Hailing from Oxfordshire, Park Motive are a genre-bending, experimental electronic outfit, spearheaded by a well-mannered vocalist, backed up by drums of all sorts (both acoustic and drum machines), crazy synthesisers and lush backing vocals. Today I’ve chosen to indulge in their latest offering, “Duuust”, which comes in the form of an exhilarating four track EP.
The first track on this record is “Oval Frame”, and it immediately places Park Motive in the ballpark of Animal Collective / Panda Bear, with the tribal rhythms in the background and the addition of the airy vocals & backing vocals on top - it’s a very nostalgic sound! Those near-dissonant notes on whatever sort of synth mallet they’re playing is really doing it for me too, and the song structure really helps the entire band build up to a climax before fizzling out right at the end. The sonic landscape on this track could’ve been shifted to allow the vocals to sit more comfortably above the rest of the band, yet on the other hand the monotony of the lyrics almost transforms the entire song into a single-lane motorway, it’s an interesting production style.
There’s a complete shift of vibe on “Undark”, the next song on the EP. The lyrics sit slightly off beat with the rest of the song, and the vocal delivery is much more dramatic too. Funnily enough, it took me two listens to notice, but some really sweet acoustic drums come in about halfway through this song, layered on top of the drum machine at the start. It’s a fantastic touch and allows for a more interesting rhythmic pattern for the band to follow. I’m also a massive fan of the synths on this track, they’re beautifully orchestrated and once again are able to build and build without compromising originality within the song itself.
I love songs that begin with disjointed rhythms, tricking you into thinking that the drop will fall into a traditional beat. Park Motive does it different. On “Incident”, the way the keyboard comes in first displaces it against the drumbeat that follows, creating this jarring feeling until we reach an uplifting key change before the sub-bass and drums section of the song at around 1:30. And the textures in this song! The blend of coarser synths and soft pads is well executed and was one of the first things I noticed in this song, then when the drums break into the track it feels like the entire thing is flipped on it’s head, you’re nearly getting two songs for the price of one here…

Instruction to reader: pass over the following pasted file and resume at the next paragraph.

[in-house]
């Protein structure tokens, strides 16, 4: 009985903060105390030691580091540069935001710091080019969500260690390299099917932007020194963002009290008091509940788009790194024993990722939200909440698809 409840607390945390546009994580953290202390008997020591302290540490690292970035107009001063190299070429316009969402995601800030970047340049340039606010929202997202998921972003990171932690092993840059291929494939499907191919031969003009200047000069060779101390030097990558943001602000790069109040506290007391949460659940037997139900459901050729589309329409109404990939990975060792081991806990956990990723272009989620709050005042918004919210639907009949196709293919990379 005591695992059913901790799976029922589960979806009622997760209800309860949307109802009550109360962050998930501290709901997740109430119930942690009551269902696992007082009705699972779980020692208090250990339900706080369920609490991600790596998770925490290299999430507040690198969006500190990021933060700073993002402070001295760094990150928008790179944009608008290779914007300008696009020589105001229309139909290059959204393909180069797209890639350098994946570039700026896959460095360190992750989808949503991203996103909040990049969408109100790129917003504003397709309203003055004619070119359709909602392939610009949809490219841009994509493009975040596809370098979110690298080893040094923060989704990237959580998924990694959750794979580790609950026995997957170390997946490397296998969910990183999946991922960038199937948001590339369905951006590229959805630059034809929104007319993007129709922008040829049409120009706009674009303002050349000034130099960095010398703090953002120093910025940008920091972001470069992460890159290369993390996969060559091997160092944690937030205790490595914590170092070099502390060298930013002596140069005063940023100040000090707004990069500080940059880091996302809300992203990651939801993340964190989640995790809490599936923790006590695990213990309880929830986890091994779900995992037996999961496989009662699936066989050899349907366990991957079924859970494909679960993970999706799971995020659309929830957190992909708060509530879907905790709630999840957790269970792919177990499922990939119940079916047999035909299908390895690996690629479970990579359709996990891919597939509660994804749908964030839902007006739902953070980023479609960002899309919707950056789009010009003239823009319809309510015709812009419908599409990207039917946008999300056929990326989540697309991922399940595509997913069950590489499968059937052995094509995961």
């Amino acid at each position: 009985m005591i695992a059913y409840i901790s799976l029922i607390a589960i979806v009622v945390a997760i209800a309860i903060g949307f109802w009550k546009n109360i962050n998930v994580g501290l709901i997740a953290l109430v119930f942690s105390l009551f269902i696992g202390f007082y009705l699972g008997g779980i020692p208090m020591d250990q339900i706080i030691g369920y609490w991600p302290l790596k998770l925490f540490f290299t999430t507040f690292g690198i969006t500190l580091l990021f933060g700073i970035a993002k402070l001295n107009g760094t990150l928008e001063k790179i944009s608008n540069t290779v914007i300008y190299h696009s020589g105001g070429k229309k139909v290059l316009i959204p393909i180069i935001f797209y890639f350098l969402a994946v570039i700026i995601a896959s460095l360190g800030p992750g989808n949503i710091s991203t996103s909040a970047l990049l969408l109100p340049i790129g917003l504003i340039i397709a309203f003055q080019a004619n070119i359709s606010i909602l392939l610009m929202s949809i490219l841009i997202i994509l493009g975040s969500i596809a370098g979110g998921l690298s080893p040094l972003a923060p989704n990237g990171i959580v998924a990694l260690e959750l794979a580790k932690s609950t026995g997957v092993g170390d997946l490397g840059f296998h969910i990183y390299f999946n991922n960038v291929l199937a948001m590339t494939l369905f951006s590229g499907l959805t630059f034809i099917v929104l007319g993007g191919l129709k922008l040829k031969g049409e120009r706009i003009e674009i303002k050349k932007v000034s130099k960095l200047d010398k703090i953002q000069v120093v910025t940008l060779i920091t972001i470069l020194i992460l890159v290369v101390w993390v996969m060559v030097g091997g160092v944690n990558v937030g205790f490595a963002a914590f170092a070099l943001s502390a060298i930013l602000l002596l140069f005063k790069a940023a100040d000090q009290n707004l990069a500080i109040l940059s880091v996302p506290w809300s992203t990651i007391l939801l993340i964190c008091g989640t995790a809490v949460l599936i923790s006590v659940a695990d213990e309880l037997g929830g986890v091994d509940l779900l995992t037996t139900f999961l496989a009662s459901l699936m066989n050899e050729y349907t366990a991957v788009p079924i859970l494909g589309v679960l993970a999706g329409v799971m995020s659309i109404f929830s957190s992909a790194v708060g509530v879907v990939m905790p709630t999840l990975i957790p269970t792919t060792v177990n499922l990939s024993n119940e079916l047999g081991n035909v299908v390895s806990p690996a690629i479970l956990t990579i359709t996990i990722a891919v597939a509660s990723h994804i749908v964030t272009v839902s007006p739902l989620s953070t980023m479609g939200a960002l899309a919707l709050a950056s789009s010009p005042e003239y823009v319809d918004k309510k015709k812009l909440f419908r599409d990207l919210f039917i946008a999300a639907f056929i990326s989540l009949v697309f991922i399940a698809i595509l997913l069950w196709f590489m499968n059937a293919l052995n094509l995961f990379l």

And finally, we reach “Phantom”, a sprawling, six-and-a-half minute belter, a great example of track placement as it’s the perfect ender to this EP. Those synths at the start truly pack a punch, maybe because they’re so staccato and high pitch, too - but they’re also a great tension building tool. The vocals on this track take you on a fun, in-depth story, and compliment the instrumental. At a halfway point this drum flip is brought in once again - it’s a fun trick but I’m left wondering if perhaps something more subtle could’ve been done for this one, if anything to avoid repetition. The drums do, however, lend themselves to this drum & bass type structure and sound. If you look at the track from a much more electronic point of view, the band have managed to present it to the listener in a canon arrangement, a constant buildup with peaks and troughs within itself.
Overall great EP, there’s nothing much like this out there at the moment. It’s inspiring to hear someone still producing fresh material, and I’m excited to hear what Park Motive have in store for us next.
You can find Park Motive here.
You can listen to the EP here.
You can find us here.